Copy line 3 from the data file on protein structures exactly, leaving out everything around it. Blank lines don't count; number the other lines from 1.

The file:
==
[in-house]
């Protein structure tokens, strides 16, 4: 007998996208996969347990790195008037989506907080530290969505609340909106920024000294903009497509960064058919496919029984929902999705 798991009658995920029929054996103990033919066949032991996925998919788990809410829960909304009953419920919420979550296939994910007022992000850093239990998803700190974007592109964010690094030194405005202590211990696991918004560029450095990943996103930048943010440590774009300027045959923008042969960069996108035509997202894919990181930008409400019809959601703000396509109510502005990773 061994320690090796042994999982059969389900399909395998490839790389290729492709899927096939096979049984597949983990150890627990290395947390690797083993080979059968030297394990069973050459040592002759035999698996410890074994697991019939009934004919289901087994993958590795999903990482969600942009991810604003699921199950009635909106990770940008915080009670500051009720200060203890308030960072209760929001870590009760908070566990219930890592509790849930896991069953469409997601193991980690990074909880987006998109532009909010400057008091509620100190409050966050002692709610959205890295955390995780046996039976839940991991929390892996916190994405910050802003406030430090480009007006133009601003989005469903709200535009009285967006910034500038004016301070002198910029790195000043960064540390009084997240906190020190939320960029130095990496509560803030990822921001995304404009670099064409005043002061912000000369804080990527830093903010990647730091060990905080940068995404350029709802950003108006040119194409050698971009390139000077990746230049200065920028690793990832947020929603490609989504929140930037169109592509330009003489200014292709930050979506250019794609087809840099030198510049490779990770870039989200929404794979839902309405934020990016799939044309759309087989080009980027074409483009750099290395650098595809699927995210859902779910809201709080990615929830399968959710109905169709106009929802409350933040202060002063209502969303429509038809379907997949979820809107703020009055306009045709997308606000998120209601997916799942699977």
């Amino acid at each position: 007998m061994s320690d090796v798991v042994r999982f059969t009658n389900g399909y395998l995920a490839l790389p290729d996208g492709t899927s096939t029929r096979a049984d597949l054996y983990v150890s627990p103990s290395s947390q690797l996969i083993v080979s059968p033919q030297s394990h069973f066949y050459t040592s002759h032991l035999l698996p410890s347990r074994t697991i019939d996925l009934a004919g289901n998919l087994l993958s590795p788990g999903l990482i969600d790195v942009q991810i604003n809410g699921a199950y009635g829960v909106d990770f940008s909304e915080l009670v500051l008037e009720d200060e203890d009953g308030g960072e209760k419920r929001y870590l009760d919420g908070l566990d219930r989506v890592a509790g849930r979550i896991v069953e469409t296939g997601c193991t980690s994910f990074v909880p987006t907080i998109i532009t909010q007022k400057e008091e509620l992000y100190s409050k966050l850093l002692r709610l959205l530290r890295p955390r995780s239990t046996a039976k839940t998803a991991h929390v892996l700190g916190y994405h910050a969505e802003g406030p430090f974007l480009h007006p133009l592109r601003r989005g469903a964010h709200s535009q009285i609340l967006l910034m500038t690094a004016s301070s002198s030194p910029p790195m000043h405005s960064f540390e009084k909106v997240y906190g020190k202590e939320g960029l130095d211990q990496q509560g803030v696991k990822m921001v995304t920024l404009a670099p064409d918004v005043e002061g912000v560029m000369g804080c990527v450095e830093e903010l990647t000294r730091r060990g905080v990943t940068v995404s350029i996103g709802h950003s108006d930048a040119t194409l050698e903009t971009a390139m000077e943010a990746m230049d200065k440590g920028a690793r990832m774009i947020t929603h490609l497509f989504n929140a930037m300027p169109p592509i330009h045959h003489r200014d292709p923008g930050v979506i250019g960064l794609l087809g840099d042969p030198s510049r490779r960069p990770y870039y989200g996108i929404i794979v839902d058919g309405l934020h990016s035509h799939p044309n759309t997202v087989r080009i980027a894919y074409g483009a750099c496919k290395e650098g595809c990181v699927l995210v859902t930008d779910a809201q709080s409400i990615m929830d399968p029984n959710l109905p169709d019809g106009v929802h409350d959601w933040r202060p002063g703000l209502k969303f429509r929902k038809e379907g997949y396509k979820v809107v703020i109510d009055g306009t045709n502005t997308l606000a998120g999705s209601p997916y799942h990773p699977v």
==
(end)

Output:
């Amino acid at each position: 007998m061994s320690d090796v798991v042994r999982f059969t009658n389900g399909y395998l995920a490839l790389p290729d996208g492709t899927s096939t029929r096979a049984d597949l054996y983990v150890s627990p103990s290395s947390q690797l996969i083993v080979s059968p033919q030297s394990h069973f066949y050459t040592s002759h032991l035999l698996p410890s347990r074994t697991i019939d996925l009934a004919g289901n998919l087994l993958s590795p788990g999903l990482i969600d790195v942009q991810i604003n809410g699921a199950y009635g829960v909106d990770f940008s909304e915080l009670v500051l008037e009720d200060e203890d009953g308030g960072e209760k419920r929001y870590l009760d919420g908070l566990d219930r989506v890592a509790g849930r979550i896991v069953e469409t296939g997601c193991t980690s994910f990074v909880p987006t907080i998109i532009t909010q007022k400057e008091e509620l992000y100190s409050k966050l850093l002692r709610l959205l530290r890295p955390r995780s239990t046996a039976k839940t998803a991991h929390v892996l700190g916190y994405h910050a969505e802003g406030p430090f974007l480009h007006p133009l592109r601003r989005g469903a964010h709200s535009q009285i609340l967006l910034m500038t690094a004016s301070s002198s030194p910029p790195m000043h405005s960064f540390e009084k909106v997240y906190g020190k202590e939320g960029l130095d211990q990496q509560g803030v696991k990822m921001v995304t920024l404009a670099p064409d918004v005043e002061g912000v560029m000369g804080c990527v450095e830093e903010l990647t000294r730091r060990g905080v990943t940068v995404s350029i996103g709802h950003s108006d930048a040119t194409l050698e903009t971009a390139m000077e943010a990746m230049d200065k440590g920028a690793r990832m774009i947020t929603h490609l497509f989504n929140a930037m300027p169109p592509i330009h045959h003489r200014d292709p923008g930050v979506i250019g960064l794609l087809g840099d042969p030198s510049r490779r960069p990770y870039y989200g996108i929404i794979v839902d058919g309405l934020h990016s035509h799939p044309n759309t997202v087989r080009i980027a894919y074409g483009a750099c496919k290395e650098g595809c990181v699927l995210v859902t930008d779910a809201q709080s409400i990615m929830d399968p029984n959710l109905p169709d019809g106009v929802h409350d959601w933040r202060p002063g703000l209502k969303f429509r929902k038809e379907g997949y396509k979820v809107v703020i109510d009055g306009t045709n502005t997308l606000a998120g999705s209601p997916y799942h990773p699977v």